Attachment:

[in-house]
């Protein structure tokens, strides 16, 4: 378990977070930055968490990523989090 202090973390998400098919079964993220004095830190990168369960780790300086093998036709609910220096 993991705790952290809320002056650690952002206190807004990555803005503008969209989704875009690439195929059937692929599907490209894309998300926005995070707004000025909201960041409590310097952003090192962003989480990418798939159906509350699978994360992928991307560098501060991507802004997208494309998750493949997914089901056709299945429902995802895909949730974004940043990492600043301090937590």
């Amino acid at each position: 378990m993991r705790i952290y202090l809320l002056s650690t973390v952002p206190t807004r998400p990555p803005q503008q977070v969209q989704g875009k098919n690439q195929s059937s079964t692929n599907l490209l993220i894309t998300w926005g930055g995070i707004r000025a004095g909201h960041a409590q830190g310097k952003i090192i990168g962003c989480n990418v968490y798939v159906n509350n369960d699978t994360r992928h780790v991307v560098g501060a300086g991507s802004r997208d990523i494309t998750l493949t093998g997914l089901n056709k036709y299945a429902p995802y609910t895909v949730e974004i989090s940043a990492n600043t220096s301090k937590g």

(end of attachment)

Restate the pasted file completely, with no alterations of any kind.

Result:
[in-house]
């Protein structure tokens, strides 16, 4: 378990977070930055968490990523989090 202090973390998400098919079964993220004095830190990168369960780790300086093998036709609910220096 993991705790952290809320002056650690952002206190807004990555803005503008969209989704875009690439195929059937692929599907490209894309998300926005995070707004000025909201960041409590310097952003090192962003989480990418798939159906509350699978994360992928991307560098501060991507802004997208494309998750493949997914089901056709299945429902995802895909949730974004940043990492600043301090937590």
């Amino acid at each position: 378990m993991r705790i952290y202090l809320l002056s650690t973390v952002p206190t807004r998400p990555p803005q503008q977070v969209q989704g875009k098919n690439q195929s059937s079964t692929n599907l490209l993220i894309t998300w926005g930055g995070i707004r000025a004095g909201h960041a409590q830190g310097k952003i090192i990168g962003c989480n990418v968490y798939v159906n509350n369960d699978t994360r992928h780790v991307v560098g501060a300086g991507s802004r997208d990523i494309t998750l493949t093998g997914l089901n056709k036709y299945a429902p995802y609910t895909v949730e974004i989090s940043a990492n600043t220096s301090k937590g």